Closing is not an event. The closest thing I have ever heard that describes what it really is was stated as "a series of incremental decisions leading to consumation of a sale". Sometimes the word "minor" is included as an adjective for decisions.

Still--that is not quite right, so I'll state it here:

Closing in sales is a progression of consent. - by Ace Coldiron
I do not know what anyone knows or does not know. What is not known ,ask and it can become known.
What you will find when investigating many of these closes are the same with a different name given by others.The majority of sales gurus call it thier own name to make it their own close and identity.

The presentation paper close I mentioned above is a method that I designed for our b2c. It combines some of the different closes. This close definitely bypasses objections as it explains on paper to the client pricing ,benefits and value. This close also allows for an explanation given on the individual sales that make the whole sale. It is wonderful for gaining additional sales and presenting them to the client without chaos and confusion.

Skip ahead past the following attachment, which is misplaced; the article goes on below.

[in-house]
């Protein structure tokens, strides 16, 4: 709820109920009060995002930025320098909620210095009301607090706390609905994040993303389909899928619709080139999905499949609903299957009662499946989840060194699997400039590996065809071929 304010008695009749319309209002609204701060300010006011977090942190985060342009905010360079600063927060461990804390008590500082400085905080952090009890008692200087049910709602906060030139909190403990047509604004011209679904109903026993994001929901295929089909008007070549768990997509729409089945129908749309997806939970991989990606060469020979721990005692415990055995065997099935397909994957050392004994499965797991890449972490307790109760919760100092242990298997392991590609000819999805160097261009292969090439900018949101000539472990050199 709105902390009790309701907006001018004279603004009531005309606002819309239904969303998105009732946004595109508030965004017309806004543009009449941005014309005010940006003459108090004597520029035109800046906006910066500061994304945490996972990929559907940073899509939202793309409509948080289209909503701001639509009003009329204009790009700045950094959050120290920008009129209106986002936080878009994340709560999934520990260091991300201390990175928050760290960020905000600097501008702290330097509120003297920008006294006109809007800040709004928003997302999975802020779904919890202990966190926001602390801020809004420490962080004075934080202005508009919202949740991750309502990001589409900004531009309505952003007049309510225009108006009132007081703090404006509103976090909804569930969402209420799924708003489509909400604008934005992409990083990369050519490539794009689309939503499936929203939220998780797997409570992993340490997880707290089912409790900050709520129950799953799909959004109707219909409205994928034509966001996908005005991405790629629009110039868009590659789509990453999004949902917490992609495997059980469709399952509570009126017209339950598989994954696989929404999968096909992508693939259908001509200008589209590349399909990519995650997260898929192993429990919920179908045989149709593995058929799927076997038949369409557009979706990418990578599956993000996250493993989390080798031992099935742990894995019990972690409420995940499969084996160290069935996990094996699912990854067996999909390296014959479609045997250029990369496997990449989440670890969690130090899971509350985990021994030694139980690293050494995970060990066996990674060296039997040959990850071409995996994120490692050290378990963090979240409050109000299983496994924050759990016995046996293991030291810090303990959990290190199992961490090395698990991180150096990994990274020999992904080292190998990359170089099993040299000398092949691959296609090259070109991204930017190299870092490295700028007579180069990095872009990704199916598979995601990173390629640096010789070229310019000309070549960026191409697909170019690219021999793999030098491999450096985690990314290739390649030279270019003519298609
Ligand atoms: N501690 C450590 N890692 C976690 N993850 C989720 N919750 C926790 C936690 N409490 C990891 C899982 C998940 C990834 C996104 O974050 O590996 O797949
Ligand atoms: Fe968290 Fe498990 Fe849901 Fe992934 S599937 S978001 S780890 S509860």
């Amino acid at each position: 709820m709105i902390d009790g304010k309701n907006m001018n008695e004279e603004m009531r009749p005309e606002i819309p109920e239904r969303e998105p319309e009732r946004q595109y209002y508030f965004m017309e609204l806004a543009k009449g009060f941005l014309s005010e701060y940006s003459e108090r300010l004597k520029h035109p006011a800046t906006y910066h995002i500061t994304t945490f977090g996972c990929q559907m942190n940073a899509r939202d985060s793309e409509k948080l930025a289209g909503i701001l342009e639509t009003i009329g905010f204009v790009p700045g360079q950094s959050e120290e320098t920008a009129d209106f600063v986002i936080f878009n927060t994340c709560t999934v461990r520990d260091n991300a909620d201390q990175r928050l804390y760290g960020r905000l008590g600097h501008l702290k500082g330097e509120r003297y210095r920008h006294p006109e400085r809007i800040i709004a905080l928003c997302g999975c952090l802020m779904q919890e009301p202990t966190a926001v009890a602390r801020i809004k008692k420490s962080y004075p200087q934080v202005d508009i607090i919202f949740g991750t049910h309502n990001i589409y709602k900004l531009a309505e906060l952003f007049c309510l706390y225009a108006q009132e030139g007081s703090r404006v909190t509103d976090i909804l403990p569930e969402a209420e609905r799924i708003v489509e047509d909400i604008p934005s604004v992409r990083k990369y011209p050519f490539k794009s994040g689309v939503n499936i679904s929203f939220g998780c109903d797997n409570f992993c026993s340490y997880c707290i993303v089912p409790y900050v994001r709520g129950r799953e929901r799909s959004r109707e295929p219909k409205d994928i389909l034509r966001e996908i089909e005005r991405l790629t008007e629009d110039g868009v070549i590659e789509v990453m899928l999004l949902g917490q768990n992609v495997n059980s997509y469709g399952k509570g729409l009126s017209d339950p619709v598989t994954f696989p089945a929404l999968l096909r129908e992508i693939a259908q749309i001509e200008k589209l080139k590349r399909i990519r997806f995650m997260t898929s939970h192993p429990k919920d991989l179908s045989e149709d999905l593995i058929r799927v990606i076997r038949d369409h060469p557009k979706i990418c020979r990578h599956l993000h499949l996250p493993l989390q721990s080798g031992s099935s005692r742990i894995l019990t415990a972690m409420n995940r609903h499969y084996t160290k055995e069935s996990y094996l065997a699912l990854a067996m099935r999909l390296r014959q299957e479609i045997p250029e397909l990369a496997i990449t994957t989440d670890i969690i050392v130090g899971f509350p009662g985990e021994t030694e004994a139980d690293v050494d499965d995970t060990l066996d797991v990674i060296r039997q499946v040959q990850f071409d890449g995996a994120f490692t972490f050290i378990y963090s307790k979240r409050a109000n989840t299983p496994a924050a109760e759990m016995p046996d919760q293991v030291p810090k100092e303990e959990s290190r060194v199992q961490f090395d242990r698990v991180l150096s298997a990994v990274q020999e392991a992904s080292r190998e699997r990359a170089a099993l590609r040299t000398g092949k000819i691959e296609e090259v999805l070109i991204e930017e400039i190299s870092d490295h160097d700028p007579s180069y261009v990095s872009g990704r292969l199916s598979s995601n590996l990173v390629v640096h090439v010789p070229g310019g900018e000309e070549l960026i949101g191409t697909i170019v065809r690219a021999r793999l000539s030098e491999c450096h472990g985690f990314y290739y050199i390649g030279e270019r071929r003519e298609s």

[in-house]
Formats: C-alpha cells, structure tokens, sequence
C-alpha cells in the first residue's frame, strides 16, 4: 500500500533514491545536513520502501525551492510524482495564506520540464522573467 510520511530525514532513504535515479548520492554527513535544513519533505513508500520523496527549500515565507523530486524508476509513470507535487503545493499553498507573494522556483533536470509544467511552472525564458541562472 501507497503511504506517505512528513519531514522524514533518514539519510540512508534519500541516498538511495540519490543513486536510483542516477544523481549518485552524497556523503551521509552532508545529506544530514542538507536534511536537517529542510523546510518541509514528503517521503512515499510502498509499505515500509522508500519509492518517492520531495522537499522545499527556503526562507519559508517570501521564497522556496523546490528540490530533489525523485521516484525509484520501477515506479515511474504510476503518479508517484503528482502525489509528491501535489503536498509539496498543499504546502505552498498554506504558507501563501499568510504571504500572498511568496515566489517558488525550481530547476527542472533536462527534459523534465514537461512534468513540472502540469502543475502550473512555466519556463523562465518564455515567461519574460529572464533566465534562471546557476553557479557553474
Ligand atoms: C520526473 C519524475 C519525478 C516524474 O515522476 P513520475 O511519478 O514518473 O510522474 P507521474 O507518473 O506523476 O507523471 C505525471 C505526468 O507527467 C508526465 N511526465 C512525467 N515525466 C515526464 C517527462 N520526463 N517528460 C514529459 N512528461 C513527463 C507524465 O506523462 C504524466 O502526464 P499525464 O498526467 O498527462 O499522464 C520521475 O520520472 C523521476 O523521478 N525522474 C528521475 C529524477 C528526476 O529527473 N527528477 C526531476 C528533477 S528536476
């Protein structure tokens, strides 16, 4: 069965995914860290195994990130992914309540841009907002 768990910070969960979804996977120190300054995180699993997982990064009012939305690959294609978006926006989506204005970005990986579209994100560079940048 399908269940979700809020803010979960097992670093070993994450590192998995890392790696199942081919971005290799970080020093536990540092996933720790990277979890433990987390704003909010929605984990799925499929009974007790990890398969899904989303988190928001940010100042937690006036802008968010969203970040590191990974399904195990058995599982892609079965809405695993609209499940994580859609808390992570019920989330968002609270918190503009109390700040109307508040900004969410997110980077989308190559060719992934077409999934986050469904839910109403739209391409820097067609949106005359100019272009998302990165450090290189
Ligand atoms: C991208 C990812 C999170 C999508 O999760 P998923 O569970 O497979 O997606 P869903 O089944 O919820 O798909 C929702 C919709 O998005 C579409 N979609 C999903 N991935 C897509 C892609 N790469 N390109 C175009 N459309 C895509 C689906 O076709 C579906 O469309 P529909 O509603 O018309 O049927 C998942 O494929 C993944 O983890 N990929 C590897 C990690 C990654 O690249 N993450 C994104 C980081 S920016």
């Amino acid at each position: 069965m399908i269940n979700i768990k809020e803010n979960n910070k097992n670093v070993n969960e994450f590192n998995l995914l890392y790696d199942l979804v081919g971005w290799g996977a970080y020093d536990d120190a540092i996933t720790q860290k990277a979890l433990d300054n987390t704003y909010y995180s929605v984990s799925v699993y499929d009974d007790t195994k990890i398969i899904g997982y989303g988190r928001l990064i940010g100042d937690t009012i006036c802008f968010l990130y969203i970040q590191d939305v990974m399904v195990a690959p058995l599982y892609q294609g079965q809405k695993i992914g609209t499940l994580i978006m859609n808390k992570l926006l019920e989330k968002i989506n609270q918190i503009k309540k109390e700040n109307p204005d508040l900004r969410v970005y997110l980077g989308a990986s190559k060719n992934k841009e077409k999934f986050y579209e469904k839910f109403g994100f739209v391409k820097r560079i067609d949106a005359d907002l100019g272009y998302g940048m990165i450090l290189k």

Soon it will be in a published book ,once published I will post it in the site.Using illustrations and how to use the close.

The other closes usually fit the name either or close is a close that give two options.monday or wednesday delivery, do you want that in chrome or brass.In your case do you want the twelve month or twenty-four month disability.

If each of us that have ten clsoes decided to give an explanatuoin of them our forum thread would be extremely long. - by rich34232
What you will find when investigating many of these closes are the same with a different name given by others.The majority of sales gurus call it thier own name to make it their own close and identity.
Who are you referring to? I'm fairly well informed in that area and I can think of only one "guru" who coined a term to describe a "close." It was Tom Hopkins with "alternate advance close" which years ago was referred to as the choice of the double positive.

I'm curious who else did that.

Your presentation paper close sounds similar to a process that was mandatory for a large direct selling organization that I once was a training manager in. We found it difficult to teach, but the top producers had mastered it. Of course that's the norm. - by Ace Coldiron